EDITORIAL: Food fight breaks out in B.C. Legislature

Private members bill would eliminate $61-a-day per diem for local MLAs in Greater Victoria

A rookie Liberal MLA is starting a food fight in the B.C. Legislature.

Kamloops-North Thompson MLA Peter Milobar introduced a private member’s bill that would eliminate the per diem that some MLAs who live nearby the legislature can claim. The reason it is some, is that Milobar’s bill would strip the $61-a-day per diem for the seven MLA who represent ridings in the Capital Region, but it would exempt the two dozen or so B.C. Liberals who have homes (or other living arrangements) in the area but represent a different region of the province.

It’s clear it hasn’t taken Milobar long to learn the political ropes – being able to come across as holier-than-thou while saving a place at the trough for his political colleagues is no easy feat.

If the B.C. Liberals were serious about cutting back on expenses, the bill should target all MLAs who have accommodations in the region. Or better yet, simply ask all MLAs to pay for their meals on their own dime – the $105,882 basic salary, along with an out-of-town living allowance of between $12,000 and $17,000, should be more than enough to keep them in Happy Meals.

To suggest an MLA who represents the Capital Region has time to pack themselves a peanut butter sandwich lunch before work, but those renting a home possibly even closer to the Legislature do not, simply defies logic.

And it really is peanuts that we’re talking here. Premier John Horgan has claimed $1,684.50 for meals, Finance Minister Carole James has eaten up $1,587, Education Minister Rob Fleming has chowed down to the tune of $1,462.50 and Green Party leader Andrew Weaver has claimed $1,221. Saanich South’s MLA Lana Popham has not submitted any per diem claims.

While we are impressed by the agriculture minister’s frugality, we question the need for legislation making home cooking mandatory for MLAs. Is a bill designed to save taxpayers some $6,000 worth having our elected representatives be forced to cut an evening meeting short so they can rush home to throw a Lean Cuisine into the oven?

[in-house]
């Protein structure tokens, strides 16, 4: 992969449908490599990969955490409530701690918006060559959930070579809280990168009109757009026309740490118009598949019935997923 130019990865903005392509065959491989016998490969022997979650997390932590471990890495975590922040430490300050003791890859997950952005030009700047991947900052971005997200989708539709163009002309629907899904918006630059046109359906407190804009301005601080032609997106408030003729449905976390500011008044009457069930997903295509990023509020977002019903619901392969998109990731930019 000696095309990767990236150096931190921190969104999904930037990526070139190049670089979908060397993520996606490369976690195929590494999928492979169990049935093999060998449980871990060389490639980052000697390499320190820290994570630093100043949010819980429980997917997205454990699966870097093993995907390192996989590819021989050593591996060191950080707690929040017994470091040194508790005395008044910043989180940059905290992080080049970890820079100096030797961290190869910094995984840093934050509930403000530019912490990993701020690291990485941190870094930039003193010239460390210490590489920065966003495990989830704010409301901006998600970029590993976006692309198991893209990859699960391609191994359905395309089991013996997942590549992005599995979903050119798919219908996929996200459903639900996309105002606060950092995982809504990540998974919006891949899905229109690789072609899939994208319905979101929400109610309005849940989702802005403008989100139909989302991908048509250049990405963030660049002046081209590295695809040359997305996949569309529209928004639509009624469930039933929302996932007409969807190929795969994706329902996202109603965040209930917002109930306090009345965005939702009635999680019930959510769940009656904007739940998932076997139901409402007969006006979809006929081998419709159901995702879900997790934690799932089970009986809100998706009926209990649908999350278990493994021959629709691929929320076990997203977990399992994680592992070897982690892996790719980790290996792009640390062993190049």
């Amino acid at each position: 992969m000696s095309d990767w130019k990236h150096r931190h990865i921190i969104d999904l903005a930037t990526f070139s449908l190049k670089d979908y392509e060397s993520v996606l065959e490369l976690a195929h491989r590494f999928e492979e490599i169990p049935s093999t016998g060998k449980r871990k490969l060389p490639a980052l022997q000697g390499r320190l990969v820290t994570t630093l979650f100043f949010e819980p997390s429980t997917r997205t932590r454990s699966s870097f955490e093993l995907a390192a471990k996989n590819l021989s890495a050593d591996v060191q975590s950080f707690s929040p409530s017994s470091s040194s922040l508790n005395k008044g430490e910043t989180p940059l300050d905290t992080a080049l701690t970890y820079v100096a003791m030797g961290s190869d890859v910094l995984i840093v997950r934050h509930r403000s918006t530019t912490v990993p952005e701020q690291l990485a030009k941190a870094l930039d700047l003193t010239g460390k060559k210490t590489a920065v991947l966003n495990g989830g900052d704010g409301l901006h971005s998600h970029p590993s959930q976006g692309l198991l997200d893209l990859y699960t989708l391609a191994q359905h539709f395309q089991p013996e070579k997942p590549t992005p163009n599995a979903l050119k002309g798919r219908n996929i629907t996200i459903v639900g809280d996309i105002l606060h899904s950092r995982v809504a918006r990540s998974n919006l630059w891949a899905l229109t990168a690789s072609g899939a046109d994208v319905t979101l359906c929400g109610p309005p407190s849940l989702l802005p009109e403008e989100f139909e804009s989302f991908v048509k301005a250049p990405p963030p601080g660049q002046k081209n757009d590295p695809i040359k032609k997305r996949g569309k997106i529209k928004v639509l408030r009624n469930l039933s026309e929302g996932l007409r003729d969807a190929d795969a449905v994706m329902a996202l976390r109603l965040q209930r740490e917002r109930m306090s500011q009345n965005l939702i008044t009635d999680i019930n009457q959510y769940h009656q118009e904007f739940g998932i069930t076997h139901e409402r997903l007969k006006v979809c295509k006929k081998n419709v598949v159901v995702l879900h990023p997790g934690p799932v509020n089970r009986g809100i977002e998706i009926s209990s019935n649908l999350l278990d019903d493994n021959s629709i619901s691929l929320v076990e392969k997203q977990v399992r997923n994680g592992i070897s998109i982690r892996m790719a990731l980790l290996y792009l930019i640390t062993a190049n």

Of course not. But that was never the purpose. The bill was meant to score some cheap political points while keeping a space for himself and his colleagues on the gravy train.

– Saanich News


Like us on Facebook and follow us on Twitter

Just Posted

$1.3 million in road upgrade projects coming to the streets of Revelstoke

City Council awarded the contract to Jake-Jay Construction at their July 23 council meeting

Revelstoke developer asking for community feedback for Hay Rd. proposal

The Arrow Heights project would see a mix of single family houses, townhouses and duplexes

Wayne’s World: We’re in a climate emergency, let’s act like it

Wayne Stetski MP, Kootenay-Columbia One of the issues I hear about most… Continue reading

Crazy Senoritas coming to Revelstoke

They will be performing at the golf course on Aug. 23

Revelstoke Museum raising funds to create Washed Away film

The film will be about the displacement of people from the damming of the Columbia River

Okanagan-based pop star Andrew Allen is back with a new band

Singer-songwriter Andrew Allen is bringing his new band home for a concert this Friday

B.C. teacher suspended for professional misconduct

Grade 8 shop teacher admits to use of vulgar language and profanities toward students

Northern B.C. double homicide, suspicious death: A timeline of what we know

Two teens from Port Alberni are now wanted Canada-wide in connection to the three deaths

B.C. wine industry legend Harry McWatters dies

Among his accomplishments, McWatters founded the province’s first estate winery, Sumac Ridge Estate

Okanagan man grows tomato with an… unusual shape

The man could only conclude that it was a decidedly “male” tomato.

Provincial health body refuses to release full findings of cancer triage system audit

Information and Privacy Commissioner asked to review redactions

Southern resident killer whale died of blunt trauma, likely from ship

J34 was found more than two years ago near Sechelt, but the necropsy findings have now been released

Supportive housing first step to healing: BC Housing CEO

Shayne Ramsay explains changes to Rutland’s McCurdy development

Central Okanagan motorcycle crash causes two impaired driving investigations

The driver’s injuries, although serious, are not believed to be life-threatening in nature

Most Read